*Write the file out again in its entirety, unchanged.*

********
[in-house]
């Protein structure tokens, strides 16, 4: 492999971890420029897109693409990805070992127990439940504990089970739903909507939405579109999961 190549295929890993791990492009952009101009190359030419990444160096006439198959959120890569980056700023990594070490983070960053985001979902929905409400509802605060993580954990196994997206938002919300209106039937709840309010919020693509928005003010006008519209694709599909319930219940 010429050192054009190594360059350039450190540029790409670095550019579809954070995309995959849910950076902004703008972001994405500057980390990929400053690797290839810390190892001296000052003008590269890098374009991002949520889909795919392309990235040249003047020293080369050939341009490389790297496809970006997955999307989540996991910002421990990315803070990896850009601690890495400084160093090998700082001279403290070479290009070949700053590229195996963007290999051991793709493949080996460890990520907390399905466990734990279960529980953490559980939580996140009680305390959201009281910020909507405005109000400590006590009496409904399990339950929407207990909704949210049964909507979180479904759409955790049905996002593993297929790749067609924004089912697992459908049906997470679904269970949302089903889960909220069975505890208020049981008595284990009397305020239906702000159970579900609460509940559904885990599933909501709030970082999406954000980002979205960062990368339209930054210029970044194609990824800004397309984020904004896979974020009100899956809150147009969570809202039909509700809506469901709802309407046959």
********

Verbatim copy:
[in-house]
């Protein structure tokens, strides 16, 4: 492999971890420029897109693409990805070992127990439940504990089970739903909507939405579109999961 190549295929890993791990492009952009101009190359030419990444160096006439198959959120890569980056700023990594070490983070960053985001979902929905409400509802605060993580954990196994997206938002919300209106039937709840309010919020693509928005003010006008519209694709599909319930219940 010429050192054009190594360059350039450190540029790409670095550019579809954070995309995959849910950076902004703008972001994405500057980390990929400053690797290839810390190892001296000052003008590269890098374009991002949520889909795919392309990235040249003047020293080369050939341009490389790297496809970006997955999307989540996991910002421990990315803070990896850009601690890495400084160093090998700082001279403290070479290009070949700053590229195996963007290999051991793709493949080996460890990520907390399905466990734990279960529980953490559980939580996140009680305390959201009281910020909507405005109000400590006590009496409904399990339950929407207990909704949210049964909507979180479904759409955790049905996002593993297929790749067609924004089912697992459908049906997470679904269970949302089903889960909220069975505890208020049981008595284990009397305020239906702000159970579900609460509940559904885990599933909501709030970082999406954000980002979205960062990368339209930054210029970044194609990824800004397309984020904004896979974020009100899956809150147009969570809202039909509700809506469901709802309407046959």